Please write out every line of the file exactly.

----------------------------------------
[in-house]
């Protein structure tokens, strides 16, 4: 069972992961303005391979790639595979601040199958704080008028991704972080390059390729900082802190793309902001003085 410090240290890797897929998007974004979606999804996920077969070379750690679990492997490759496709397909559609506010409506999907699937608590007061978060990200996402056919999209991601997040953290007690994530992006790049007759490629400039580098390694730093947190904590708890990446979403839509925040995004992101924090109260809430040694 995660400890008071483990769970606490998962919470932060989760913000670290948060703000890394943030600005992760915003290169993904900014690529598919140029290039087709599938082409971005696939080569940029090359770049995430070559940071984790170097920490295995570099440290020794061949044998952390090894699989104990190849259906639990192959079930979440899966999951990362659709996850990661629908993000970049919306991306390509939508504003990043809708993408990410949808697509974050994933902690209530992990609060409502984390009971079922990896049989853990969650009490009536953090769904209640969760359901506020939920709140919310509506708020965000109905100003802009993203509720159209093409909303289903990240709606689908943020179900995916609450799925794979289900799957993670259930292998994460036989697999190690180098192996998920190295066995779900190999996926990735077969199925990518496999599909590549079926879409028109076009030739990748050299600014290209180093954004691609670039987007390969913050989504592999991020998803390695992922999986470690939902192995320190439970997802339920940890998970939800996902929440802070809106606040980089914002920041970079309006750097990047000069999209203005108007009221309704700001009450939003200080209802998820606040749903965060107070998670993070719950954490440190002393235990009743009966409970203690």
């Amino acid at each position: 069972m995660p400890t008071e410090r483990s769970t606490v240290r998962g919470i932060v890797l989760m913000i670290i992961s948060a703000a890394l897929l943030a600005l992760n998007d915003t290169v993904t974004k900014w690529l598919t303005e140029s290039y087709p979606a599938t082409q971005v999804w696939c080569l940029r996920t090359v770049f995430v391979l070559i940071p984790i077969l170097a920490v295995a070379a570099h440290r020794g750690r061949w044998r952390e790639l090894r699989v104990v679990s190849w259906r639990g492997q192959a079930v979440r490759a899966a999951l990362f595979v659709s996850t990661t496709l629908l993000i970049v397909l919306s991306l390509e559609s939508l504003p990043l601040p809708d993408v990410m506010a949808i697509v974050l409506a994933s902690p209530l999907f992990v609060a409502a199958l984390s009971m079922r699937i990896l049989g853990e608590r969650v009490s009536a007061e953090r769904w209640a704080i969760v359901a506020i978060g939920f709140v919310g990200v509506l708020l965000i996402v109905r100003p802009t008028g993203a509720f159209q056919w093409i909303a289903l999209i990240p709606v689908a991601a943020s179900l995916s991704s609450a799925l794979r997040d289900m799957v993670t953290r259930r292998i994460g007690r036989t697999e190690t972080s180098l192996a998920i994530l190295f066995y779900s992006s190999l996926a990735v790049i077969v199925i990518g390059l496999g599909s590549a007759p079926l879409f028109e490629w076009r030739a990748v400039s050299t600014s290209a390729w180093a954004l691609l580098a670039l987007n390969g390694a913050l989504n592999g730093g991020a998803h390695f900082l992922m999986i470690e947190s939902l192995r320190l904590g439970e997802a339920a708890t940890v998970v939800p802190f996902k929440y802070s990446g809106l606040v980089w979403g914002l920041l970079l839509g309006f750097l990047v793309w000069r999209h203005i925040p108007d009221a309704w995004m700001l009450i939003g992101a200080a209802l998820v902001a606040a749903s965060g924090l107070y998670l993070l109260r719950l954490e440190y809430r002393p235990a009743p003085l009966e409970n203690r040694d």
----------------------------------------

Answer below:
[in-house]
């Protein structure tokens, strides 16, 4: 069972992961303005391979790639595979601040199958704080008028991704972080390059390729900082802190793309902001003085 410090240290890797897929998007974004979606999804996920077969070379750690679990492997490759496709397909559609506010409506999907699937608590007061978060990200996402056919999209991601997040953290007690994530992006790049007759490629400039580098390694730093947190904590708890990446979403839509925040995004992101924090109260809430040694 995660400890008071483990769970606490998962919470932060989760913000670290948060703000890394943030600005992760915003290169993904900014690529598919140029290039087709599938082409971005696939080569940029090359770049995430070559940071984790170097920490295995570099440290020794061949044998952390090894699989104990190849259906639990192959079930979440899966999951990362659709996850990661629908993000970049919306991306390509939508504003990043809708993408990410949808697509974050994933902690209530992990609060409502984390009971079922990896049989853990969650009490009536953090769904209640969760359901506020939920709140919310509506708020965000109905100003802009993203509720159209093409909303289903990240709606689908943020179900995916609450799925794979289900799957993670259930292998994460036989697999190690180098192996998920190295066995779900190999996926990735077969199925990518496999599909590549079926879409028109076009030739990748050299600014290209180093954004691609670039987007390969913050989504592999991020998803390695992922999986470690939902192995320190439970997802339920940890998970939800996902929440802070809106606040980089914002920041970079309006750097990047000069999209203005108007009221309704700001009450939003200080209802998820606040749903965060107070998670993070719950954490440190002393235990009743009966409970203690």
């Amino acid at each position: 069972m995660p400890t008071e410090r483990s769970t606490v240290r998962g919470i932060v890797l989760m913000i670290i992961s948060a703000a890394l897929l943030a600005l992760n998007d915003t290169v993904t974004k900014w690529l598919t303005e140029s290039y087709p979606a599938t082409q971005v999804w696939c080569l940029r996920t090359v770049f995430v391979l070559i940071p984790i077969l170097a920490v295995a070379a570099h440290r020794g750690r061949w044998r952390e790639l090894r699989v104990v679990s190849w259906r639990g492997q192959a079930v979440r490759a899966a999951l990362f595979v659709s996850t990661t496709l629908l993000i970049v397909l919306s991306l390509e559609s939508l504003p990043l601040p809708d993408v990410m506010a949808i697509v974050l409506a994933s902690p209530l999907f992990v609060a409502a199958l984390s009971m079922r699937i990896l049989g853990e608590r969650v009490s009536a007061e953090r769904w209640a704080i969760v359901a506020i978060g939920f709140v919310g990200v509506l708020l965000i996402v109905r100003p802009t008028g993203a509720f159209q056919w093409i909303a289903l999209i990240p709606v689908a991601a943020s179900l995916s991704s609450a799925l794979r997040d289900m799957v993670t953290r259930r292998i994460g007690r036989t697999e190690t972080s180098l192996a998920i994530l190295f066995y779900s992006s190999l996926a990735v790049i077969v199925i990518g390059l496999g599909s590549a007759p079926l879409f028109e490629w076009r030739a990748v400039s050299t600014s290209a390729w180093a954004l691609l580098a670039l987007n390969g390694a913050l989504n592999g730093g991020a998803h390695f900082l992922m999986i470690e947190s939902l192995r320190l904590g439970e997802a339920a708890t940890v998970v939800p802190f996902k929440y802070s990446g809106l606040v980089w979403g914002l920041l970079l839509g309006f750097l990047v793309w000069r999209h203005i925040p108007d009221a309704w995004m700001l009450i939003g992101a200080a209802l998820v902001a606040a749903s965060g924090l107070y998670l993070l109260r719950l954490e440190y809430r002393p235990a009743p003085l009966e409970n203690r040694d």